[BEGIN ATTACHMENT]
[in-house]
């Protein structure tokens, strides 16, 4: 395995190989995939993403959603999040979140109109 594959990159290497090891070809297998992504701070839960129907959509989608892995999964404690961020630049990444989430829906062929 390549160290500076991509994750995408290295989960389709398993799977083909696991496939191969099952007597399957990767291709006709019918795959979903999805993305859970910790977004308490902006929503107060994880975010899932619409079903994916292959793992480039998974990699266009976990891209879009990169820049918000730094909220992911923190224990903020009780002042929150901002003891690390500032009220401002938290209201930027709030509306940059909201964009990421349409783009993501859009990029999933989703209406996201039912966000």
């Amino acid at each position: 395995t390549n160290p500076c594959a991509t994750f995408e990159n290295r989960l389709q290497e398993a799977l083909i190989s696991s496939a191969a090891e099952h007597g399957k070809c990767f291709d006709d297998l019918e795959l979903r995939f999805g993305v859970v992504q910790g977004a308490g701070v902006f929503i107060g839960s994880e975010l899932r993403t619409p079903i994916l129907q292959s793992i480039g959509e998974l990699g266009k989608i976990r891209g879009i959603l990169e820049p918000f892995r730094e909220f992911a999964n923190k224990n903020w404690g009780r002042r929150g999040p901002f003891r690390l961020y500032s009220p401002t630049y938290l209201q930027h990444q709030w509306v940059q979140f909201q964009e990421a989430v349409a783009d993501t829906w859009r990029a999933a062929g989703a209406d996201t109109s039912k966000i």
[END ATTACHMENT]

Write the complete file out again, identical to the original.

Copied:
[in-house]
């Protein structure tokens, strides 16, 4: 395995190989995939993403959603999040979140109109 594959990159290497090891070809297998992504701070839960129907959509989608892995999964404690961020630049990444989430829906062929 390549160290500076991509994750995408290295989960389709398993799977083909696991496939191969099952007597399957990767291709006709019918795959979903999805993305859970910790977004308490902006929503107060994880975010899932619409079903994916292959793992480039998974990699266009976990891209879009990169820049918000730094909220992911923190224990903020009780002042929150901002003891690390500032009220401002938290209201930027709030509306940059909201964009990421349409783009993501859009990029999933989703209406996201039912966000």
């Amino acid at each position: 395995t390549n160290p500076c594959a991509t994750f995408e990159n290295r989960l389709q290497e398993a799977l083909i190989s696991s496939a191969a090891e099952h007597g399957k070809c990767f291709d006709d297998l019918e795959l979903r995939f999805g993305v859970v992504q910790g977004a308490g701070v902006f929503i107060g839960s994880e975010l899932r993403t619409p079903i994916l129907q292959s793992i480039g959509e998974l990699g266009k989608i976990r891209g879009i959603l990169e820049p918000f892995r730094e909220f992911a999964n923190k224990n903020w404690g009780r002042r929150g999040p901002f003891r690390l961020y500032s009220p401002t630049y938290l209201q930027h990444q709030w509306v940059q979140f909201q964009e990421a989430v349409a783009d993501t829906w859009r990029a999933a062929g989703a209406d996201t109109s039912k966000i």